SPAM and Malware taking advantage of H1N1 concerns

Published: 2009-12-02
Last Updated: 2009-12-02 18:06:25 UTC
by Rob VandenBrink (Version: 1)
1 comment(s)

Gary writes in, telling us of a recent spike in SPAM with a title similar to "“State Wide H1N1 Vaccination Program", which pretends to originate from the CDC (Center for Disease Control).  The email goes on to instruct you to "follow this link to create a vaccination profile on the CDC website".

Needless to say, this email is a fake, it redirects you to a site in the Ukraine, and plants malware on your PC.  The URL is ", followed of course by the real domain name,  six or seven digits of seemingly random characters.

You do not need to register with the CDC to receive a vaccine for the H1N1 strain of influenza

There's also a rise in fake H1N1 sites using other vulnerabilties to compromise your PC, including the recent Adobe issues.

It never ceases to amaze me the depths that these "malware folks" will stoop to. 

If you are following a link in your email - always check to see that it's taking you where you think you are going before you click it.  Copy and paste it through your clipboard, or rekey the link entirely in your browser.  This kind of deception is just so prevalent that clicking links in a received note is simply not safe!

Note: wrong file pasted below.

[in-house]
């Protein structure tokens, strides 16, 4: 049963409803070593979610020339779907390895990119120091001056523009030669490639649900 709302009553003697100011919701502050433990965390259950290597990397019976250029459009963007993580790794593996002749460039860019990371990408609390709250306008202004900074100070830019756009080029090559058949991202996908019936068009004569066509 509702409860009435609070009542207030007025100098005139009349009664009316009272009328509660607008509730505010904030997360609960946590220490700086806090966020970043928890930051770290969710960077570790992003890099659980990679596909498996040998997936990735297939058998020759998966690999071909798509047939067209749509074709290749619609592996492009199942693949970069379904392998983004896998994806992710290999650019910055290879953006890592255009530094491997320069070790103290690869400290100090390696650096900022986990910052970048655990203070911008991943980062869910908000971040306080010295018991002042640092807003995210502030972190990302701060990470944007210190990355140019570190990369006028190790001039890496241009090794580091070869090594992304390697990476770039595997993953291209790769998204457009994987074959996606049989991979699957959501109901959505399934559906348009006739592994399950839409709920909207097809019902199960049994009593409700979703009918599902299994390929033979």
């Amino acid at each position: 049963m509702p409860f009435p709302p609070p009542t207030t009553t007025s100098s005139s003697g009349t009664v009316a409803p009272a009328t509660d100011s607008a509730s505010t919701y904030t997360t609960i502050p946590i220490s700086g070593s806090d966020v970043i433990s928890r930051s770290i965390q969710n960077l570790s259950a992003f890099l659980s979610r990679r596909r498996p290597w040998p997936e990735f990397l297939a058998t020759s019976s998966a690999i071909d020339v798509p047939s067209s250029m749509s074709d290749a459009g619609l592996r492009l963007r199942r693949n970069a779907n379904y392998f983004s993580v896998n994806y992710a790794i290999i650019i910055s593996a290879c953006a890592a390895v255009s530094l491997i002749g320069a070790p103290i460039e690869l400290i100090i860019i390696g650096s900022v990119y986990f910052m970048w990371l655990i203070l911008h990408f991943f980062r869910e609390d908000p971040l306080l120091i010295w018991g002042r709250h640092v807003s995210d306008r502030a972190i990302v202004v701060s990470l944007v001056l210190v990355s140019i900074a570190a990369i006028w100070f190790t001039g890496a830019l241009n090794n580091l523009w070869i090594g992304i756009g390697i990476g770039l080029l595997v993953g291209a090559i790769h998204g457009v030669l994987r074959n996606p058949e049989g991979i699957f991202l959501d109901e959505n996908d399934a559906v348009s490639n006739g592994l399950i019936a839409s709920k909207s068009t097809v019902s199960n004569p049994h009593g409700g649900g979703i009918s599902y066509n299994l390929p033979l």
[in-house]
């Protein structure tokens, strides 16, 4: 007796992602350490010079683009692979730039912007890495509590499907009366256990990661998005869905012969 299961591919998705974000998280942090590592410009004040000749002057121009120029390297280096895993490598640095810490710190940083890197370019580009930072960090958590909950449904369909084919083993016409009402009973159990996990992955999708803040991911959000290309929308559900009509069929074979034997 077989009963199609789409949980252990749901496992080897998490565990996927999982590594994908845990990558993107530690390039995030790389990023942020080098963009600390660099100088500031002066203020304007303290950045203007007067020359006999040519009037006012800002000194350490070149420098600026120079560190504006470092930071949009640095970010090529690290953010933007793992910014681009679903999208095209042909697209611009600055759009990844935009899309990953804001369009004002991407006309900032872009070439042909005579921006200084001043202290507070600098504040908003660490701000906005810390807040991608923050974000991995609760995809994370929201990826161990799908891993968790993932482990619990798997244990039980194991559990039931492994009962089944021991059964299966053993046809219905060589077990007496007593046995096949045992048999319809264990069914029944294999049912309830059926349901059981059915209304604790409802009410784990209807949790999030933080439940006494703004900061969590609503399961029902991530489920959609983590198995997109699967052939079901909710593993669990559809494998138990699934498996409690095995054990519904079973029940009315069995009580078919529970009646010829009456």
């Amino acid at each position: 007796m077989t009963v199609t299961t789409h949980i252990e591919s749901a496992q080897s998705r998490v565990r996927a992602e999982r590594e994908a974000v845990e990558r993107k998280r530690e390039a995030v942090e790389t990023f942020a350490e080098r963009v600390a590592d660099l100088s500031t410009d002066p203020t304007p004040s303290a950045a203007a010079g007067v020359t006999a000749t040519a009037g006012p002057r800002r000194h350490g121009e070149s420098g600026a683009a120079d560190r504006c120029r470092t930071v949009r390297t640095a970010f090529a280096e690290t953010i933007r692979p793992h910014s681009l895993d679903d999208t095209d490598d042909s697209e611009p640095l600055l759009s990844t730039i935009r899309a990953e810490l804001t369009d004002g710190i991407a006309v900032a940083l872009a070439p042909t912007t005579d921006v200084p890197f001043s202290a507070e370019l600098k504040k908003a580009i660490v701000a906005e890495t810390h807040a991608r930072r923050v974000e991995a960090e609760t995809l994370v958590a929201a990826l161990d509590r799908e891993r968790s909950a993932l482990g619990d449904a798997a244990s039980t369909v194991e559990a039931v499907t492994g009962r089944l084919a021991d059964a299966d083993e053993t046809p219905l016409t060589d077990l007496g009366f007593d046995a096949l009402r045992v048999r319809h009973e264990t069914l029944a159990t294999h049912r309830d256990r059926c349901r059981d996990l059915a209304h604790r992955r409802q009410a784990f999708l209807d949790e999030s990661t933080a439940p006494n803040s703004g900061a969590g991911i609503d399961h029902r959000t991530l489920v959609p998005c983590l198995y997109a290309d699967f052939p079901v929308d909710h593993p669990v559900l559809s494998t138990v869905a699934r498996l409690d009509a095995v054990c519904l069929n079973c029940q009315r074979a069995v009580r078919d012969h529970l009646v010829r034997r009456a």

1 comment(s)


iTinker writes with more information on the website behind this spam.

The site uses a hidden iframe on the first page, which opens another site with 2 other iframes, one with a boobytrapped PDF, and one with a javascript infector, both using the adobe exploits we referenced.

This "russian doll" iframe approach is currently seeing a lot of popularity, as it has a lot of success against many of today's filters and detectors.

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